Engineering three-dimensional cartilage- and bone-like tissues using human dermal fibroblasts and macroporous gelatine microcarriers
2010 (English)In: Journal of plastic, reconstructive & aesthetic surgery : JPRAS, ISSN 1878-0539, Vol. 63, no 6, 1036-1046 p.Article in journal (Refereed) Published
The creation of tissue-engineered cartilage and bone, using cells from an easily available source seeded on a suitable biomaterial, may have a vast impact on regenerative medicine. While various types of adult stem cells have shown promising results, their use is accompanied by difficulties associated with harvest and culture. The proposed inherent plasticity of dermally derived human fibroblasts may render them useful in tissue-engineering applications. In the present study, human dermal fibroblasts cultured on macroporous gelatine microcarriers encapsulated in platelet-rich plasma into three-dimensional constructs were differentiated towards chondrogenic and osteogenic phenotypes using specific induction media. The effect of flow-induced shear stress on osteogenic differentiation of fibroblasts was also evaluated. The generated tissue constructs were analysed after 4, 8 and 12 weeks using routine and immunohistochemical stainings as well as an enzyme activity assay. The chondrogenic-induced tissue constructs were composed of glycosaminoglycan-rich extracellular matrix, which stained positive for aggrecan. The osteogenic-induced tissue constructs were composed of mineralised extracellular matrix containing osteocalcin and osteonectin, with cells showing an increased alkaline phosphatase activity. Increased osteogenic differentiation was seen when applying flow-induced shear stress to the culture. Un-induced fibroblast controls did not form cartilage- or bone-like tissues. Our findings suggest that primary human dermal fibroblasts can be used to form cartilage- and bone-like tissues in vitro when cultured in specific induction media.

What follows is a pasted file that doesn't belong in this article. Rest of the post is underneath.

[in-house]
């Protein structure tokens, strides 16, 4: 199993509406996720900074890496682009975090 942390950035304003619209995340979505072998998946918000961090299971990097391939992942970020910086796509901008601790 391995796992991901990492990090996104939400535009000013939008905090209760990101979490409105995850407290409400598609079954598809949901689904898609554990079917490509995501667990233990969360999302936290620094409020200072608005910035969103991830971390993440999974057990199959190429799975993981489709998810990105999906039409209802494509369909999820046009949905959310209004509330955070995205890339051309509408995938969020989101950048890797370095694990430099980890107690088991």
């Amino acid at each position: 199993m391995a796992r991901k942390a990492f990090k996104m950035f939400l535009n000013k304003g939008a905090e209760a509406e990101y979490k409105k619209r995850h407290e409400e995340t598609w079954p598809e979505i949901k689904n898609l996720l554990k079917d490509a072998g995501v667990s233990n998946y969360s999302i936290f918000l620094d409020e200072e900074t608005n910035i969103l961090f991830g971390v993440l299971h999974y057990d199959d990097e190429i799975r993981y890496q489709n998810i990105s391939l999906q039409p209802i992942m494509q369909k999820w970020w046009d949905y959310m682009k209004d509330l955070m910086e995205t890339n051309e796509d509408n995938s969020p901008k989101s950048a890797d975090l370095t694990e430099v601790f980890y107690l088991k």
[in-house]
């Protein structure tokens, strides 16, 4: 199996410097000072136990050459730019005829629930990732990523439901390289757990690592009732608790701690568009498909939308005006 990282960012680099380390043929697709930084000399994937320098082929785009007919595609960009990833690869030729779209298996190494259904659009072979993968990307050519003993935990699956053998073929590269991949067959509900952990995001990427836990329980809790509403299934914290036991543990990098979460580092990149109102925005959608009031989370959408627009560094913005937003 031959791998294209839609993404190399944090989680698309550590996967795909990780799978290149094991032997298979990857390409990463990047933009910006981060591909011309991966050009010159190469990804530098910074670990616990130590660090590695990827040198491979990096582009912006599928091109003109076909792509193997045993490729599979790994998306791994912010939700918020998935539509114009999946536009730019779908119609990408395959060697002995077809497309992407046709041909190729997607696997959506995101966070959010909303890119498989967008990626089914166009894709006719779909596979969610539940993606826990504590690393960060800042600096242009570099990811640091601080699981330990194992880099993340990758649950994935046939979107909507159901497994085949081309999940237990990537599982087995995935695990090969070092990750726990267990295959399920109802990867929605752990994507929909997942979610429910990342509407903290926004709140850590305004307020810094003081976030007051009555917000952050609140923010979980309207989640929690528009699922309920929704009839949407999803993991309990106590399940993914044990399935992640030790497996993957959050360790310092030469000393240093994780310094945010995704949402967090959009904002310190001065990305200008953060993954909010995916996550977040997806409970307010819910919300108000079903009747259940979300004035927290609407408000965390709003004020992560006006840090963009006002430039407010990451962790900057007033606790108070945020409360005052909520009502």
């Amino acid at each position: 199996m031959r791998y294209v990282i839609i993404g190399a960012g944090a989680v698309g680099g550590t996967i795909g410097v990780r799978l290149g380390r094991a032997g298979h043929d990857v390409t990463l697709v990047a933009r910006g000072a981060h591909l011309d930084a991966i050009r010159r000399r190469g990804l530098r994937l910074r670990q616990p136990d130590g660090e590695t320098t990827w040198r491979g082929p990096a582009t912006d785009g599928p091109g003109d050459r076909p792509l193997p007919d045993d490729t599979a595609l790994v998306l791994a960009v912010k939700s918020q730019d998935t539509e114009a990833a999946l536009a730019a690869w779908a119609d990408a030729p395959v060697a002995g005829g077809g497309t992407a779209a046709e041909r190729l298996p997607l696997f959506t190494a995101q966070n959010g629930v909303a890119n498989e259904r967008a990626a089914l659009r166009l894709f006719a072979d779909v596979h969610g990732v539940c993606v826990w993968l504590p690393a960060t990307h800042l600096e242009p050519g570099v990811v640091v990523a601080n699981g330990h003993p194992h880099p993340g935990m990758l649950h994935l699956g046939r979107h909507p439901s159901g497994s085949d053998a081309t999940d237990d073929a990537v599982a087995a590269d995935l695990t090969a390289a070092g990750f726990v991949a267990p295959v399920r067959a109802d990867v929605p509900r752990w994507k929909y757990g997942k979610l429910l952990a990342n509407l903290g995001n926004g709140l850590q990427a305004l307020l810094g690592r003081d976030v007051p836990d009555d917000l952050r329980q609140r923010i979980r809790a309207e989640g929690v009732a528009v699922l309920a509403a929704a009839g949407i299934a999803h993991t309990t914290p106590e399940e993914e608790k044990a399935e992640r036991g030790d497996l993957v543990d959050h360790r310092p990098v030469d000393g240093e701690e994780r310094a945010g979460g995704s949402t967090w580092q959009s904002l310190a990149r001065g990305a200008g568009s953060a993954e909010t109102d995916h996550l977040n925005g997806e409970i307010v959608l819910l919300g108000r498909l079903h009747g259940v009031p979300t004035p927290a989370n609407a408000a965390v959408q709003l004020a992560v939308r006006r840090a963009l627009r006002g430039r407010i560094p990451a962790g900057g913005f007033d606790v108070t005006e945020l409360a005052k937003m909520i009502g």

Place, publisher, year, edition, pages
2010. Vol. 63, no 6, 1036-1046 p.
Dermal fibroblast; Chondrogenesis; Osteogenesis; Microcarrier; Tissue engineering; Regenerative medicine
Medical and Health Sciences
IdentifiersURN: urn:nbn:se:liu:diva-54113DOI: 10.1016/j.bjps.2009.02.072ISI: 000277356900025PubMedID: 19329368OAI: oai:DiVA.org:liu-54113DiVA: diva2:299690